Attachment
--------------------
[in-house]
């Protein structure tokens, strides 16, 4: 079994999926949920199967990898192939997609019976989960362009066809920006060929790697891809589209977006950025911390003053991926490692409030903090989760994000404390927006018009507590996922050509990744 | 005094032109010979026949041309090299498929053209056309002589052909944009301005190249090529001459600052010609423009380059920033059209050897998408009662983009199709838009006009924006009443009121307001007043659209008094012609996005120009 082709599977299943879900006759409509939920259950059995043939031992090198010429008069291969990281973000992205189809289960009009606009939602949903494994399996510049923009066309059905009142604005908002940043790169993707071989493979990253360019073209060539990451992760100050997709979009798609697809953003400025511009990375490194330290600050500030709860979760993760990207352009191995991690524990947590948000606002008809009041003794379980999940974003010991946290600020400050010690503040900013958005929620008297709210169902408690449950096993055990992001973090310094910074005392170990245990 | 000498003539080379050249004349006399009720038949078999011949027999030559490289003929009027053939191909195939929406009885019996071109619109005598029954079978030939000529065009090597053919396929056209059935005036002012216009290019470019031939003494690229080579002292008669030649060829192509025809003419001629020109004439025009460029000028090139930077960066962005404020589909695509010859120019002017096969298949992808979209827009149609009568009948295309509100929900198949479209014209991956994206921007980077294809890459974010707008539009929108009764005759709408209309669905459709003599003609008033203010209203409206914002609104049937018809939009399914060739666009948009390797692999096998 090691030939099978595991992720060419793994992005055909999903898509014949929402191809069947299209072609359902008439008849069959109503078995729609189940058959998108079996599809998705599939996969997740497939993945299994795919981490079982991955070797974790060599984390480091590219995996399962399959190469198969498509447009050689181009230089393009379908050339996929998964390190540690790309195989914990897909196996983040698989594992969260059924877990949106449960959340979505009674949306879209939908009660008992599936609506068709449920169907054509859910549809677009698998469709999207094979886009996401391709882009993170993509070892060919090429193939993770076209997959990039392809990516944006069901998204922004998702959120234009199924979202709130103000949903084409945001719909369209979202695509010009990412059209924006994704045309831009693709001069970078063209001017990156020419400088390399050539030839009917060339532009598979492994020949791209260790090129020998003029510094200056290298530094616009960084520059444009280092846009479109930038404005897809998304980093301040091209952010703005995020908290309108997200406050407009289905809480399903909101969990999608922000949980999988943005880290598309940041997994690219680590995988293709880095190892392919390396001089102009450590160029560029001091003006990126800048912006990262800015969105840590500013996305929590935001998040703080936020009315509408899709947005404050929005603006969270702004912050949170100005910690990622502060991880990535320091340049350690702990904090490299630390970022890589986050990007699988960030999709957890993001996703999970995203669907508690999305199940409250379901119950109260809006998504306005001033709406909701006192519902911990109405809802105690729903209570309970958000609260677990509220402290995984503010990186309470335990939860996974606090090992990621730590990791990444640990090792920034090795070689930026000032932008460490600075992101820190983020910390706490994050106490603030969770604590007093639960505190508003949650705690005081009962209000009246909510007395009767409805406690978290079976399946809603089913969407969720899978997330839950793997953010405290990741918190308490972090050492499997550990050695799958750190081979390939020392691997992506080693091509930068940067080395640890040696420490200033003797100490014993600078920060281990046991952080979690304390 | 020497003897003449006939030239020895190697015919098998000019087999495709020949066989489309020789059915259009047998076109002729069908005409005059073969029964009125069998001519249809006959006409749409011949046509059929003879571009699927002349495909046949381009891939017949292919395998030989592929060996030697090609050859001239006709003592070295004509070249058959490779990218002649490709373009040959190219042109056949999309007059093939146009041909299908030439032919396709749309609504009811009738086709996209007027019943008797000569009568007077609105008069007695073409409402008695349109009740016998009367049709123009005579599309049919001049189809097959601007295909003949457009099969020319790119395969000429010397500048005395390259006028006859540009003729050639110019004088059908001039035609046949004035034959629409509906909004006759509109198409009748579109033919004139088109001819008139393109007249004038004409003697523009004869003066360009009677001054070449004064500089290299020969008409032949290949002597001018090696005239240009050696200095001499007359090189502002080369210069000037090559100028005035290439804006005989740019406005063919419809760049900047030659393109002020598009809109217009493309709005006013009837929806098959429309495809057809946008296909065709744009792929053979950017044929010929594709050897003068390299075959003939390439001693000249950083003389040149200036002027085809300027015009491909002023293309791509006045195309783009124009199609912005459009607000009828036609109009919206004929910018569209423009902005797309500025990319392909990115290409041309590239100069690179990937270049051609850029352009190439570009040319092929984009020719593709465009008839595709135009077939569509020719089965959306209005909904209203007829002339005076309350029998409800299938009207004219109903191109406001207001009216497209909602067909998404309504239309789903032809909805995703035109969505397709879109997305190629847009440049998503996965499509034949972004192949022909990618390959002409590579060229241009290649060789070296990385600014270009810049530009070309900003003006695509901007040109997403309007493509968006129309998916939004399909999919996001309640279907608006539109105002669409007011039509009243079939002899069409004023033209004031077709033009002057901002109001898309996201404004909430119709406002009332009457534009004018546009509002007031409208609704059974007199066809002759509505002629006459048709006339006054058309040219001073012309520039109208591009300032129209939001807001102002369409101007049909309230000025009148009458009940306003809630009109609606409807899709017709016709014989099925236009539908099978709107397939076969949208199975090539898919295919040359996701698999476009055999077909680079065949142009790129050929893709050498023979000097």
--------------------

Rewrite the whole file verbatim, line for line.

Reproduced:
[in-house]
């Protein structure tokens, strides 16, 4: 079994999926949920199967990898192939997609019976989960362009066809920006060929790697891809589209977006950025911390003053991926490692409030903090989760994000404390927006018009507590996922050509990744 | 005094032109010979026949041309090299498929053209056309002589052909944009301005190249090529001459600052010609423009380059920033059209050897998408009662983009199709838009006009924006009443009121307001007043659209008094012609996005120009 082709599977299943879900006759409509939920259950059995043939031992090198010429008069291969990281973000992205189809289960009009606009939602949903494994399996510049923009066309059905009142604005908002940043790169993707071989493979990253360019073209060539990451992760100050997709979009798609697809953003400025511009990375490194330290600050500030709860979760993760990207352009191995991690524990947590948000606002008809009041003794379980999940974003010991946290600020400050010690503040900013958005929620008297709210169902408690449950096993055990992001973090310094910074005392170990245990 | 000498003539080379050249004349006399009720038949078999011949027999030559490289003929009027053939191909195939929406009885019996071109619109005598029954079978030939000529065009090597053919396929056209059935005036002012216009290019470019031939003494690229080579002292008669030649060829192509025809003419001629020109004439025009460029000028090139930077960066962005404020589909695509010859120019002017096969298949992808979209827009149609009568009948295309509100929900198949479209014209991956994206921007980077294809890459974010707008539009929108009764005759709408209309669905459709003599003609008033203010209203409206914002609104049937018809939009399914060739666009948009390797692999096998 090691030939099978595991992720060419793994992005055909999903898509014949929402191809069947299209072609359902008439008849069959109503078995729609189940058959998108079996599809998705599939996969997740497939993945299994795919981490079982991955070797974790060599984390480091590219995996399962399959190469198969498509447009050689181009230089393009379908050339996929998964390190540690790309195989914990897909196996983040698989594992969260059924877990949106449960959340979505009674949306879209939908009660008992599936609506068709449920169907054509859910549809677009698998469709999207094979886009996401391709882009993170993509070892060919090429193939993770076209997959990039392809990516944006069901998204922004998702959120234009199924979202709130103000949903084409945001719909369209979202695509010009990412059209924006994704045309831009693709001069970078063209001017990156020419400088390399050539030839009917060339532009598979492994020949791209260790090129020998003029510094200056290298530094616009960084520059444009280092846009479109930038404005897809998304980093301040091209952010703005995020908290309108997200406050407009289905809480399903909101969990999608922000949980999988943005880290598309940041997994690219680590995988293709880095190892392919390396001089102009450590160029560029001091003006990126800048912006990262800015969105840590500013996305929590935001998040703080936020009315509408899709947005404050929005603006969270702004912050949170100005910690990622502060991880990535320091340049350690702990904090490299630390970022890589986050990007699988960030999709957890993001996703999970995203669907508690999305199940409250379901119950109260809006998504306005001033709406909701006192519902911990109405809802105690729903209570309970958000609260677990509220402290995984503010990186309470335990939860996974606090090992990621730590990791990444640990090792920034090795070689930026000032932008460490600075992101820190983020910390706490994050106490603030969770604590007093639960505190508003949650705690005081009962209000009246909510007395009767409805406690978290079976399946809603089913969407969720899978997330839950793997953010405290990741918190308490972090050492499997550990050695799958750190081979390939020392691997992506080693091509930068940067080395640890040696420490200033003797100490014993600078920060281990046991952080979690304390 | 020497003897003449006939030239020895190697015919098998000019087999495709020949066989489309020789059915259009047998076109002729069908005409005059073969029964009125069998001519249809006959006409749409011949046509059929003879571009699927002349495909046949381009891939017949292919395998030989592929060996030697090609050859001239006709003592070295004509070249058959490779990218002649490709373009040959190219042109056949999309007059093939146009041909299908030439032919396709749309609504009811009738086709996209007027019943008797000569009568007077609105008069007695073409409402008695349109009740016998009367049709123009005579599309049919001049189809097959601007295909003949457009099969020319790119395969000429010397500048005395390259006028006859540009003729050639110019004088059908001039035609046949004035034959629409509906909004006759509109198409009748579109033919004139088109001819008139393109007249004038004409003697523009004869003066360009009677001054070449004064500089290299020969008409032949290949002597001018090696005239240009050696200095001499007359090189502002080369210069000037090559100028005035290439804006005989740019406005063919419809760049900047030659393109002020598009809109217009493309709005006013009837929806098959429309495809057809946008296909065709744009792929053979950017044929010929594709050897003068390299075959003939390439001693000249950083003389040149200036002027085809300027015009491909002023293309791509006045195309783009124009199609912005459009607000009828036609109009919206004929910018569209423009902005797309500025990319392909990115290409041309590239100069690179990937270049051609850029352009190439570009040319092929984009020719593709465009008839595709135009077939569509020719089965959306209005909904209203007829002339005076309350029998409800299938009207004219109903191109406001207001009216497209909602067909998404309504239309789903032809909805995703035109969505397709879109997305190629847009440049998503996965499509034949972004192949022909990618390959002409590579060229241009290649060789070296990385600014270009810049530009070309900003003006695509901007040109997403309007493509968006129309998916939004399909999919996001309640279907608006539109105002669409007011039509009243079939002899069409004023033209004031077709033009002057901002109001898309996201404004909430119709406002009332009457534009004018546009509002007031409208609704059974007199066809002759509505002629006459048709006339006054058309040219001073012309520039109208591009300032129209939001807001102002369409101007049909309230000025009148009458009940306003809630009109609606409807899709017709016709014989099925236009539908099978709107397939076969949208199975090539898919295919040359996701698999476009055999077909680079065949142009790129050929893709050498023979000097």